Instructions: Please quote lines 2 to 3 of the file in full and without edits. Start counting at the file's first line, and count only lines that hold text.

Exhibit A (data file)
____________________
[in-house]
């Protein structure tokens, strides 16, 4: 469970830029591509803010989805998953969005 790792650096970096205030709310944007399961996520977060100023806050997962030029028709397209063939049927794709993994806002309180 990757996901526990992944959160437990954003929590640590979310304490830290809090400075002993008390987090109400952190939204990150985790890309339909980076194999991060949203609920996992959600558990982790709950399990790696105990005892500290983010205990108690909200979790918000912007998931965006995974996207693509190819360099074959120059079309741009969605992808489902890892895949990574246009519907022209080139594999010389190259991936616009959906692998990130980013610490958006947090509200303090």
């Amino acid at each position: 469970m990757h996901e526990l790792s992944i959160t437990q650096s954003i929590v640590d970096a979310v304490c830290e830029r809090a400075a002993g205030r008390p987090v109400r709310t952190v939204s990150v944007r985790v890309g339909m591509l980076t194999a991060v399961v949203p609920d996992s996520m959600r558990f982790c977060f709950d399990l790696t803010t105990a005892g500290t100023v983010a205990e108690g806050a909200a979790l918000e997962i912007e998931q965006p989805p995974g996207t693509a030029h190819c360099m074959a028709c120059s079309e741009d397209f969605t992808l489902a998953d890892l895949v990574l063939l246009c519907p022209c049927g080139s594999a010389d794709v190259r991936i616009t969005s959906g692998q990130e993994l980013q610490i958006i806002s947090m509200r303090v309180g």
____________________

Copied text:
């Protein structure tokens, strides 16, 4: 469970830029591509803010989805998953969005 790792650096970096205030709310944007399961996520977060100023806050997962030029028709397209063939049927794709993994806002309180 990757996901526990992944959160437990954003929590640590979310304490830290809090400075002993008390987090109400952190939204990150985790890309339909980076194999991060949203609920996992959600558990982790709950399990790696105990005892500290983010205990108690909200979790918000912007998931965006995974996207693509190819360099074959120059079309741009969605992808489902890892895949990574246009519907022209080139594999010389190259991936616009959906692998990130980013610490958006947090509200303090």
């Amino acid at each position: 469970m990757h996901e526990l790792s992944i959160t437990q650096s954003i929590v640590d970096a979310v304490c830290e830029r809090a400075a002993g205030r008390p987090v109400r709310t952190v939204s990150v944007r985790v890309g339909m591509l980076t194999a991060v399961v949203p609920d996992s996520m959600r558990f982790c977060f709950d399990l790696t803010t105990a005892g500290t100023v983010a205990e108690g806050a909200a979790l918000e997962i912007e998931q965006p989805p995974g996207t693509a030029h190819c360099m074959a028709c120059s079309e741009d397209f969605t992808l489902a998953d890892l895949v990574l063939l246009c519907p022209c049927g080139s594999a010389d794709v190259r991936i616009t969005s959906g692998q990130e993994l980013q610490i958006i806002s947090m509200r303090v309180g």